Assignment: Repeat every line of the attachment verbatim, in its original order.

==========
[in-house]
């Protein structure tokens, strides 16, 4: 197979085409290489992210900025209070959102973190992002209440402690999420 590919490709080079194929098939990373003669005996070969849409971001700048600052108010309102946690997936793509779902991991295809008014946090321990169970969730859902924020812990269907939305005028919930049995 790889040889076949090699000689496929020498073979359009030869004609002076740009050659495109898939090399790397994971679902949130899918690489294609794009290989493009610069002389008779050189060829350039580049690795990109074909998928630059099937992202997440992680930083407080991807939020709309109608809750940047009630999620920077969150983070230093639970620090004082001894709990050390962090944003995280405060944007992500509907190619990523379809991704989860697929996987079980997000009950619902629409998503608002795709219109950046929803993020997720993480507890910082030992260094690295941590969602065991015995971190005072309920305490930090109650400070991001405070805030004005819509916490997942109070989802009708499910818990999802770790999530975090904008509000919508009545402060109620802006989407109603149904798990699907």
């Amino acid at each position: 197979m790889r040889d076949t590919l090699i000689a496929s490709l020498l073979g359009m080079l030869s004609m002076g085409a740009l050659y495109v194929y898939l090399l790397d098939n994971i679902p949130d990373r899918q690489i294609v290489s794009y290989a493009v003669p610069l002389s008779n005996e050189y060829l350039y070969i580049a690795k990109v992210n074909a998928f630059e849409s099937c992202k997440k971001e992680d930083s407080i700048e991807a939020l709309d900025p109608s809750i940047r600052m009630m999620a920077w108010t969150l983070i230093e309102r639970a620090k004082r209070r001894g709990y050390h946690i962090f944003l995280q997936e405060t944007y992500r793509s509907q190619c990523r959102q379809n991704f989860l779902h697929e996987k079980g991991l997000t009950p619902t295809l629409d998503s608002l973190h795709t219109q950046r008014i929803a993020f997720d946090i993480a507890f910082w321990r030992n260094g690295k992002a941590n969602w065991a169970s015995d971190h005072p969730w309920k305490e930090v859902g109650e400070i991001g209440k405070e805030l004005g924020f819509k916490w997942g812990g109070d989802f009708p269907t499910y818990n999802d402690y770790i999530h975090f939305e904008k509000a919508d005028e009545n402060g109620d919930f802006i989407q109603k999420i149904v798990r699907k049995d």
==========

[in-house]
């Protein structure tokens, strides 16, 4: 197979085409290489992210900025209070959102973190992002209440402690999420 590919490709080079194929098939990373003669005996070969849409971001700048600052108010309102946690997936793509779902991991295809008014946090321990169970969730859902924020812990269907939305005028919930049995 790889040889076949090699000689496929020498073979359009030869004609002076740009050659495109898939090399790397994971679902949130899918690489294609794009290989493009610069002389008779050189060829350039580049690795990109074909998928630059099937992202997440992680930083407080991807939020709309109608809750940047009630999620920077969150983070230093639970620090004082001894709990050390962090944003995280405060944007992500509907190619990523379809991704989860697929996987079980997000009950619902629409998503608002795709219109950046929803993020997720993480507890910082030992260094690295941590969602065991015995971190005072309920305490930090109650400070991001405070805030004005819509916490997942109070989802009708499910818990999802770790999530975090904008509000919508009545402060109620802006989407109603149904798990699907």
């Amino acid at each position: 197979m790889r040889d076949t590919l090699i000689a496929s490709l020498l073979g359009m080079l030869s004609m002076g085409a740009l050659y495109v194929y898939l090399l790397d098939n994971i679902p949130d990373r899918q690489i294609v290489s794009y290989a493009v003669p610069l002389s008779n005996e050189y060829l350039y070969i580049a690795k990109v992210n074909a998928f630059e849409s099937c992202k997440k971001e992680d930083s407080i700048e991807a939020l709309d900025p109608s809750i940047r600052m009630m999620a920077w108010t969150l983070i230093e309102r639970a620090k004082r209070r001894g709990y050390h946690i962090f944003l995280q997936e405060t944007y992500r793509s509907q190619c990523r959102q379809n991704f989860l779902h697929e996987k079980g991991l997000t009950p619902t295809l629409d998503s608002l973190h795709t219109q950046r008014i929803a993020f997720d946090i993480a507890f910082w321990r030992n260094g690295k992002a941590n969602w065991a169970s015995d971190h005072p969730w309920k305490e930090v859902g109650e400070i991001g209440k405070e805030l004005g924020f819509k916490w997942g812990g109070d989802f009708p269907t499910y818990n999802d402690y770790i999530h975090f939305e904008k509000a919508d005028e009545n402060g109620d919930f802006i989407q109603k999420i149904v798990r699907k049995d």